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Recipe 5.8 Hashes with Multiple Values per Key

5.8.1 Problem

You want to store more than one value for each key.

5.8.2 Solution

Store an array reference in $hash{$key}, then put the values into the referenced array.

5.8.3 Discussion

You can store only scalar values in a hash. References, however, are scalars. This solves the problem of storing multiple values for one key by making $hash{$key} a reference to an array containing values for $key. The normal hash operations—insertion, deletion, iteration, and testing for existence—can now be written in terms of array operations like push, splice, and foreach.

This code shows simple insertion into the hash. It processes the output of who(1) on Unix machines and outputs a terse listing of users and the ttys they're logged in on:

%ttys = ( );

open(WHO, "who|")                   or die "can't open who: $!";
while (<WHO>) {
    ($user, $tty) = split;
    push( @{$ttys{$user}}, $tty );

foreach $user (sort keys %ttys) {
    print "$user: @{$ttys{$user}}\n";

The heart of the code is the push line, the multivalued version of $ttys{$user} = $tty. The first time through, that hash value is undefined, so Perl automatically allocates a new anonymous hash and stores its reference in that value so that the push can succeed. This is called autovivification, and is explained more in Chapter 11.

We interpolate all the tty names in the print line with @{$ttys{$user}}. We'd loop over the anonymous array if, for instance, we wanted to print the owner of each tty:

foreach $user (sort keys %ttys) {
    print "$user: ", scalar( @{$ttys{$user}} ), " ttys.\n";
    foreach $tty (sort @{$ttys{$user}}) {
        @stat = stat("/dev/$tty");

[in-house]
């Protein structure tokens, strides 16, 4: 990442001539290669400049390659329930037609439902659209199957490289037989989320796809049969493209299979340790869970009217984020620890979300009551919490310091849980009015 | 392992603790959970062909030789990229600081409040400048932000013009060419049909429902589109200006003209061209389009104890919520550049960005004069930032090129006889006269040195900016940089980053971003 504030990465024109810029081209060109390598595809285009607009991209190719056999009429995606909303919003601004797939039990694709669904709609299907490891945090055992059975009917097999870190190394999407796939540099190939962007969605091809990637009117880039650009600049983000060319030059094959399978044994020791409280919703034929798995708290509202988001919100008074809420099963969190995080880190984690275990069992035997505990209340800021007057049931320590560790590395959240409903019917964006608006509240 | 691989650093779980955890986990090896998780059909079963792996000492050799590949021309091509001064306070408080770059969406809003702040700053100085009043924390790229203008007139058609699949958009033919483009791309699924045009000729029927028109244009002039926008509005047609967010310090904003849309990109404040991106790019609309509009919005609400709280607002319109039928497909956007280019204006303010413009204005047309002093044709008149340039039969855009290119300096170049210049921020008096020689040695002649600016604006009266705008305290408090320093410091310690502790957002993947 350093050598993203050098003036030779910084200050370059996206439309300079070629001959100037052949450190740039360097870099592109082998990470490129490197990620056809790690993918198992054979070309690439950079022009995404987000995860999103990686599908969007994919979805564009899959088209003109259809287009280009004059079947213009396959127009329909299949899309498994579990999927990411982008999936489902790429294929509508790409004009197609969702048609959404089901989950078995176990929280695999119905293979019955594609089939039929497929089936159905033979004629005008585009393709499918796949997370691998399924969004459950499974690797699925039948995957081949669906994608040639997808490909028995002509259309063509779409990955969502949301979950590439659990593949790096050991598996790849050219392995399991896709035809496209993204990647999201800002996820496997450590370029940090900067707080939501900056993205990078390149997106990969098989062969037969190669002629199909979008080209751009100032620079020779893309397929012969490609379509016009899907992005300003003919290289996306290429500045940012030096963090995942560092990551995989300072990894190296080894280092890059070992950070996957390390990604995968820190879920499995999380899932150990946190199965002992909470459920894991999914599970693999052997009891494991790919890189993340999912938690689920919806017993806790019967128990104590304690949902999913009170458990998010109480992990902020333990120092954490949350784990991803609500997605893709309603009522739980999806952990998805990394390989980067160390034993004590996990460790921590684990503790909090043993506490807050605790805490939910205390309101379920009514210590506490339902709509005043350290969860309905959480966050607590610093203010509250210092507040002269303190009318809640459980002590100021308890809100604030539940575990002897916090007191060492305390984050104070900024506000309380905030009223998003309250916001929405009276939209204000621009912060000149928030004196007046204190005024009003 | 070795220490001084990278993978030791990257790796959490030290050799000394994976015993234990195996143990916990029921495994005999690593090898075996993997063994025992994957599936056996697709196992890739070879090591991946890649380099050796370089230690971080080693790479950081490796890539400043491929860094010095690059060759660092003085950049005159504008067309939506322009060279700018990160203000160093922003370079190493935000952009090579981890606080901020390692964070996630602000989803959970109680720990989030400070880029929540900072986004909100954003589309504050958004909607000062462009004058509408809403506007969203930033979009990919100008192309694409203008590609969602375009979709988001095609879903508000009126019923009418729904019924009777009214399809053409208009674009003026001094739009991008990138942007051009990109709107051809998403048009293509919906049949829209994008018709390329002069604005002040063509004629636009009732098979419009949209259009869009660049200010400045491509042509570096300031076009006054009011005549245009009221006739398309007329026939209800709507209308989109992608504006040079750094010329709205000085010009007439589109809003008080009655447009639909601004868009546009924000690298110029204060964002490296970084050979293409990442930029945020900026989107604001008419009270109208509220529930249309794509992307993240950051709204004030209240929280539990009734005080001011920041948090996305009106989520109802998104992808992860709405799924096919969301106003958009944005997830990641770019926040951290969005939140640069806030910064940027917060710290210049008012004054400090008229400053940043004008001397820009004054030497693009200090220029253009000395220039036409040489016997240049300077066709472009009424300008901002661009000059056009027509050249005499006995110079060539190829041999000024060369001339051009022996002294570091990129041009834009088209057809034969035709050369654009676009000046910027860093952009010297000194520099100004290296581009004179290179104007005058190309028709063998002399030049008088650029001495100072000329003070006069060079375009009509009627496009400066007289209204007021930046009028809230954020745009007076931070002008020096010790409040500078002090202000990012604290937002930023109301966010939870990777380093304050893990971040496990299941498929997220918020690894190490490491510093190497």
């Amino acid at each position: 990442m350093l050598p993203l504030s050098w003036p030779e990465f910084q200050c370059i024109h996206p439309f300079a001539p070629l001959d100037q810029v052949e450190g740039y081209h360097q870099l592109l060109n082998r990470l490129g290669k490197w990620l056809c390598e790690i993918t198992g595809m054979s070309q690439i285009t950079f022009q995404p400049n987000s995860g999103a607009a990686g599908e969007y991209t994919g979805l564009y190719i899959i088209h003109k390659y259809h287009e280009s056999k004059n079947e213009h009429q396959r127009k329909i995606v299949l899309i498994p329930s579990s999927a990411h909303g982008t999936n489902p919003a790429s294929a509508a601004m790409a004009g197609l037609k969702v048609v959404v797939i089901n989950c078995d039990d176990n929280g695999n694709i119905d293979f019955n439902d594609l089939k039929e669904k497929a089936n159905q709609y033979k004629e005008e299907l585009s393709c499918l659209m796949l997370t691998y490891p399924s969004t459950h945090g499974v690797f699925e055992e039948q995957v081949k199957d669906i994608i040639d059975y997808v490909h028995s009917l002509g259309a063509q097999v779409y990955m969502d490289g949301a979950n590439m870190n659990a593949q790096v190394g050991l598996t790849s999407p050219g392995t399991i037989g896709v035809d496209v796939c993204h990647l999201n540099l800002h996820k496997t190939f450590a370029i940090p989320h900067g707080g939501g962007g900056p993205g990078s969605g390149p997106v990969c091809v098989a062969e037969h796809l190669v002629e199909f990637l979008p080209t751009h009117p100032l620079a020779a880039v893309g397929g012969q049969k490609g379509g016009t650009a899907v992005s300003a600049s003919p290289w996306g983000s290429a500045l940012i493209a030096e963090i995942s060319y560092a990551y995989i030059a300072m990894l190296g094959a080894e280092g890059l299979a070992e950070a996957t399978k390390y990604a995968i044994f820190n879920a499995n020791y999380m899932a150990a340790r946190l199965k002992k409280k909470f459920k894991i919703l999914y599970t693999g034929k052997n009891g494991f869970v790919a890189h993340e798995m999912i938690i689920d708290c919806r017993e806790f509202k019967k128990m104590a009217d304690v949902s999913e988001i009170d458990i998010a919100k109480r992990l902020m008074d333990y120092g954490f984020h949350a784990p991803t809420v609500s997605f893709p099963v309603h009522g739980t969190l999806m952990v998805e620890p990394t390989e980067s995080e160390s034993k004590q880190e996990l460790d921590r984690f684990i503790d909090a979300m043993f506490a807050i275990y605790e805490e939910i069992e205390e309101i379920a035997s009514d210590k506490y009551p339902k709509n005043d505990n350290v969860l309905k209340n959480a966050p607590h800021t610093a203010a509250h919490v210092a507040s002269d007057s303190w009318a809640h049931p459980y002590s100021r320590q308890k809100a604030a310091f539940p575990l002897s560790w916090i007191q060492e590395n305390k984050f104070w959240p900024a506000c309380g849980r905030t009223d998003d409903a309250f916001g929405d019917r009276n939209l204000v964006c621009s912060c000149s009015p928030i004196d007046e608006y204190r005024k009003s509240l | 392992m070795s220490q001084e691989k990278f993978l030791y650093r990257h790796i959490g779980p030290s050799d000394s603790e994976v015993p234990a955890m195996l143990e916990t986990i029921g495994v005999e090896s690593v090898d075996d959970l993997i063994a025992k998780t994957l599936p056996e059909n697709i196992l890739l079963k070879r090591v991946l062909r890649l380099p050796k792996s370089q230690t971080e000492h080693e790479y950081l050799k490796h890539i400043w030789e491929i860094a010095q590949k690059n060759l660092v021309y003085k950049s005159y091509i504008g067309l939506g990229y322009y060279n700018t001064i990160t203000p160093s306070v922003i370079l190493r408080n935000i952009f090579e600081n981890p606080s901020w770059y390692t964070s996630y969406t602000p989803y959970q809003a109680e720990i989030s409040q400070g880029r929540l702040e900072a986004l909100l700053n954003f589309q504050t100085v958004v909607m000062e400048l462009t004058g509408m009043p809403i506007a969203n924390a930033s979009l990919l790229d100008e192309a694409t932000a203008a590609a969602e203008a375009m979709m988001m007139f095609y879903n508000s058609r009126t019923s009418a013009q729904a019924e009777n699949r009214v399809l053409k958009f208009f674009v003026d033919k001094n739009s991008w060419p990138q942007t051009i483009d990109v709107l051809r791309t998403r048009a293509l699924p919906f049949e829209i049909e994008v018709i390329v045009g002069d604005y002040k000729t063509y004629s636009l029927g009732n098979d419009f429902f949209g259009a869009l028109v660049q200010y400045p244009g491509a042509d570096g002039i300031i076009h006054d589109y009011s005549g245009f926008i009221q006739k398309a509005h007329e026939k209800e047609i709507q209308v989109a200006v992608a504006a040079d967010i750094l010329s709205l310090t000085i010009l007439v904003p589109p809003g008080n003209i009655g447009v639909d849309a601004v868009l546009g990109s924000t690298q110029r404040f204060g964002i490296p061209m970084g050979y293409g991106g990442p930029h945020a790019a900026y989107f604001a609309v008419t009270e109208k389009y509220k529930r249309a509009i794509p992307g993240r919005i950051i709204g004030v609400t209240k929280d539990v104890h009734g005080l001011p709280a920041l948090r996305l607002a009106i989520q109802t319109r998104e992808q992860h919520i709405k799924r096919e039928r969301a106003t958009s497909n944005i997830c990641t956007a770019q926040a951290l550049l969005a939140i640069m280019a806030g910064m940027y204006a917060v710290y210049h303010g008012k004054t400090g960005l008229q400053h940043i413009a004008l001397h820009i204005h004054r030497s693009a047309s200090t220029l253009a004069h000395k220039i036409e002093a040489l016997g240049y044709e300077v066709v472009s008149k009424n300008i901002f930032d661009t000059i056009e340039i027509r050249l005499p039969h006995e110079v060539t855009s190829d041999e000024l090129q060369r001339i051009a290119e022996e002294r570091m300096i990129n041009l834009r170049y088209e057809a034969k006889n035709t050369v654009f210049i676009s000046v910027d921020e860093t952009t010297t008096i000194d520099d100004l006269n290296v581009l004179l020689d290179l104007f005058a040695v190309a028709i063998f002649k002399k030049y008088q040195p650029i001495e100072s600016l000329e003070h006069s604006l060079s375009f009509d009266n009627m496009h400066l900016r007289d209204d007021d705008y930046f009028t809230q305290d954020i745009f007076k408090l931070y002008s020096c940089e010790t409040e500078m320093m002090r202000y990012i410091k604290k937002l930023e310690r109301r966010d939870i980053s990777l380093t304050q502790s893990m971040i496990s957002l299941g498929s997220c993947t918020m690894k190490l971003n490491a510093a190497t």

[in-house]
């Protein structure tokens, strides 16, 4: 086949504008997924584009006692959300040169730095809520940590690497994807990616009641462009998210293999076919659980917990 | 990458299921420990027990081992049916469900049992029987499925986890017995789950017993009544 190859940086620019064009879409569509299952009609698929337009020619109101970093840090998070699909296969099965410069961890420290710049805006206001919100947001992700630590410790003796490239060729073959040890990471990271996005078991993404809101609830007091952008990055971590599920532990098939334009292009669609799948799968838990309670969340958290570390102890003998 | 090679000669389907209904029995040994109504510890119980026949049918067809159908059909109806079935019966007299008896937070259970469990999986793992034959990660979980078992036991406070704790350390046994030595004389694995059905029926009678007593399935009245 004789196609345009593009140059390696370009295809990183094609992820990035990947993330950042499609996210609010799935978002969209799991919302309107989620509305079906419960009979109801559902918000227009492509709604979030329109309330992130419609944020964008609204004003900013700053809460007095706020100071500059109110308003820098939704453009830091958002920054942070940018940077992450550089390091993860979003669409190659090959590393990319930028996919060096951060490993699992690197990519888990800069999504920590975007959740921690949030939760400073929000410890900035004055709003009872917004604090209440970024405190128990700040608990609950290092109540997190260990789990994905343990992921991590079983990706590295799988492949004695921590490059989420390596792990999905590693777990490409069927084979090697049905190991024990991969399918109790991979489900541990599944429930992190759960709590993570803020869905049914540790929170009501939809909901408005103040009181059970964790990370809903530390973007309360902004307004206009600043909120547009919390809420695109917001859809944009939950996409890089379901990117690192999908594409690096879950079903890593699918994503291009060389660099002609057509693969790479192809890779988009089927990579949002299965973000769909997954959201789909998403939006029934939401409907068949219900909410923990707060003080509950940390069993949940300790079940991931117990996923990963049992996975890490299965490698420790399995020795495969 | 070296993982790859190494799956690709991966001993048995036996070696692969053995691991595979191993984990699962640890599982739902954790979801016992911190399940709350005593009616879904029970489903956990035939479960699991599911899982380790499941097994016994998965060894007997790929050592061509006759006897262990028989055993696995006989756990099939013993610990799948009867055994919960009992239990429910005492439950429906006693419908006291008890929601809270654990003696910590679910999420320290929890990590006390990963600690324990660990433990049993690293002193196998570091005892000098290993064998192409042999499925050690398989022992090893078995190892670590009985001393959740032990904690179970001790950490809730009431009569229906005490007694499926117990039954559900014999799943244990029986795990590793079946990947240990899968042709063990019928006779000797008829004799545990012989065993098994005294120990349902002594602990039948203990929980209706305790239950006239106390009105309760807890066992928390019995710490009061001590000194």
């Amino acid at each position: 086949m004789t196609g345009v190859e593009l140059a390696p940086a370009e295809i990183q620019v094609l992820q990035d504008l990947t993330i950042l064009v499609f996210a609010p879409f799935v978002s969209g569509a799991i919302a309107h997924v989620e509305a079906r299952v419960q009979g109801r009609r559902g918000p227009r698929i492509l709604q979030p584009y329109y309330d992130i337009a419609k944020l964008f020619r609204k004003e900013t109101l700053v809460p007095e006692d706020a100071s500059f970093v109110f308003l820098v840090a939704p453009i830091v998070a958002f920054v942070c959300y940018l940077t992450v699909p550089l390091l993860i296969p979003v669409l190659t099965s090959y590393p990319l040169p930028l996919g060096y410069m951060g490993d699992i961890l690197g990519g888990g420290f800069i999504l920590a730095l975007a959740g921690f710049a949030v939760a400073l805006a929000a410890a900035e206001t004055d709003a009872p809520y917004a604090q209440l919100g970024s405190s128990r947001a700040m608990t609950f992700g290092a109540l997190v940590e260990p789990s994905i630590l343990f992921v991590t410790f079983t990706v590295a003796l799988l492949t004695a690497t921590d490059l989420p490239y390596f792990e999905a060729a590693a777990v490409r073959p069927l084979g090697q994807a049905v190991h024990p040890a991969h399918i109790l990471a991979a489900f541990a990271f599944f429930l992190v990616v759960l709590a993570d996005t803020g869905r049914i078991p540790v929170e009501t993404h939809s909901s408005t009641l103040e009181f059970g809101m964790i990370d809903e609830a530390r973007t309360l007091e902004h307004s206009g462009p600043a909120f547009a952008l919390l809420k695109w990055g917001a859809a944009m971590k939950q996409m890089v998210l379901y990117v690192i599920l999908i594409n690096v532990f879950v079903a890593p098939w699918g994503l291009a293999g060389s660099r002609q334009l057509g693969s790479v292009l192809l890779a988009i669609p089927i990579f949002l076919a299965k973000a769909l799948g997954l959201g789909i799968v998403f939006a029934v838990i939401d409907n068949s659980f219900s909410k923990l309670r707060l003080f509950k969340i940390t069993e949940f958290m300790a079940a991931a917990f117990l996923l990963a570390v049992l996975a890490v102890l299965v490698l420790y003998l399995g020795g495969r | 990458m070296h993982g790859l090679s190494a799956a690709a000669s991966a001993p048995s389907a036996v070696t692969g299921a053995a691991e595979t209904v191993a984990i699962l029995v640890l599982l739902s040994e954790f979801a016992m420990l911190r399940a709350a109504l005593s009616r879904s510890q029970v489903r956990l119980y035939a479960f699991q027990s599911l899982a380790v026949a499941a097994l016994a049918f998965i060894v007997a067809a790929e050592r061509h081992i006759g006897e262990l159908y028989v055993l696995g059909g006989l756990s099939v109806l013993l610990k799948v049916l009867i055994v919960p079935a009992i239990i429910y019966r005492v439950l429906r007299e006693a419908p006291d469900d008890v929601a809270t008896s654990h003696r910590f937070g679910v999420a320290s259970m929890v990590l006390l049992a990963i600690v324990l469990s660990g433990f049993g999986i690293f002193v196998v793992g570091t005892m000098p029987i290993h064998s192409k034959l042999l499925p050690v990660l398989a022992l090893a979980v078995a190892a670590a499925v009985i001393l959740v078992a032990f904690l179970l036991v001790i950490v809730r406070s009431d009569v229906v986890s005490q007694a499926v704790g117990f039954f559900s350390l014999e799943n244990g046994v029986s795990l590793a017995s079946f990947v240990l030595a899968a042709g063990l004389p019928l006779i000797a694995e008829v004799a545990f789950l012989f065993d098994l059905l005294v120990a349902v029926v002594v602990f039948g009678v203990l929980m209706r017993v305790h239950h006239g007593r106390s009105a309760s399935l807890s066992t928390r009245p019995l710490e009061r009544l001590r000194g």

$user = @stat ? ( getpwuid($stat[4]) )[0] : "(not available)";
        print "\t$tty (owned by $user)\n";

The exists function can have two meanings: "Is there at least one value for this key?" and "Does this value exist for this key?" Implementing the second approach requires searching the array for the value. The delete function and the first sense of exists are interrelated: if we can guarantee that no anonymous array is ever empty, we can use the built-in exists. We ensure that no anonymous array is ever empty by checking for that after deleting an element.

sub multihash_delete {
    my ($hash, $key, $value) = @_;
    my $i;

    return unless ref( $hash->{$key} );
    for ($i = 0; $i < @{ $hash->{$key} }; $i++) {
        if ($hash->{$key}->[$i] eq $value) {
            splice( @{$hash->{$key}}, $i, 1);

    delete $hash->{$key} unless @{$hash->{$key}};

An alternative approach to multivalued hashes is given in Chapter 13, implemented as tied normal hashes.

5.8.4 See Also

The splice, delete, push, foreach, and exists functions in perlfunc(1) and Chapter 29 of Programming Perl; Recipe 11.1; we cover ties in Recipe 13.15

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